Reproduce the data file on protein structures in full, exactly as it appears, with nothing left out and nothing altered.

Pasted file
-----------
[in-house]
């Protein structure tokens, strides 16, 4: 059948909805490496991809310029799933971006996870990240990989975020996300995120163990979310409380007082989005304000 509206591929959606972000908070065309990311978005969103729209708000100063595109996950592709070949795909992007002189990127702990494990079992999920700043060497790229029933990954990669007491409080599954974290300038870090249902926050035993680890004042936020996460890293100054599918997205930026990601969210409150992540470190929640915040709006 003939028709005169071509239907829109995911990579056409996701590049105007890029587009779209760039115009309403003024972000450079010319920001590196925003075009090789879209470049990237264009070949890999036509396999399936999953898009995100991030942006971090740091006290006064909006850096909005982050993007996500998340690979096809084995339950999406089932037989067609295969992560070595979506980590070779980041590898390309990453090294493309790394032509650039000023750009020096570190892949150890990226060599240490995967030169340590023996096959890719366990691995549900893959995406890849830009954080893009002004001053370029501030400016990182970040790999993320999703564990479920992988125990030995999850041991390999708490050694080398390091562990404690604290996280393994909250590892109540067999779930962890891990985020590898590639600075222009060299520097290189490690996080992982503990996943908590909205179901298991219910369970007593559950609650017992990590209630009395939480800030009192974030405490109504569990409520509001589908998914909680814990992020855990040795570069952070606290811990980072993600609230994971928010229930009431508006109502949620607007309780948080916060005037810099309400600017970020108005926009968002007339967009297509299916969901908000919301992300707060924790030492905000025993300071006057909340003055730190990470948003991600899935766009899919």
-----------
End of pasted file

[in-house]
């Protein structure tokens, strides 16, 4: 059948909805490496991809310029799933971006996870990240990989975020996300995120163990979310409380007082989005304000 509206591929959606972000908070065309990311978005969103729209708000100063595109996950592709070949795909992007002189990127702990494990079992999920700043060497790229029933990954990669007491409080599954974290300038870090249902926050035993680890004042936020996460890293100054599918997205930026990601969210409150992540470190929640915040709006 003939028709005169071509239907829109995911990579056409996701590049105007890029587009779209760039115009309403003024972000450079010319920001590196925003075009090789879209470049990237264009070949890999036509396999399936999953898009995100991030942006971090740091006290006064909006850096909005982050993007996500998340690979096809084995339950999406089932037989067609295969992560070595979506980590070779980041590898390309990453090294493309790394032509650039000023750009020096570190892949150890990226060599240490995967030169340590023996096959890719366990691995549900893959995406890849830009954080893009002004001053370029501030400016990182970040790999993320999703564990479920992988125990030995999850041991390999708490050694080398390091562990404690604290996280393994909250590892109540067999779930962890891990985020590898590639600075222009060299520097290189490690996080992982503990996943908590909205179901298991219910369970007593559950609650017992990590209630009395939480800030009192974030405490109504569990409520509001589908998914909680814990992020855990040795570069952070606290811990980072993600609230994971928010229930009431508006109502949620607007309780948080916060005037810099309400600017970020108005926009968002007339967009297509299916969901908000919301992300707060924790030492905000025993300071006057909340003055730190990470948003991600899935766009899919």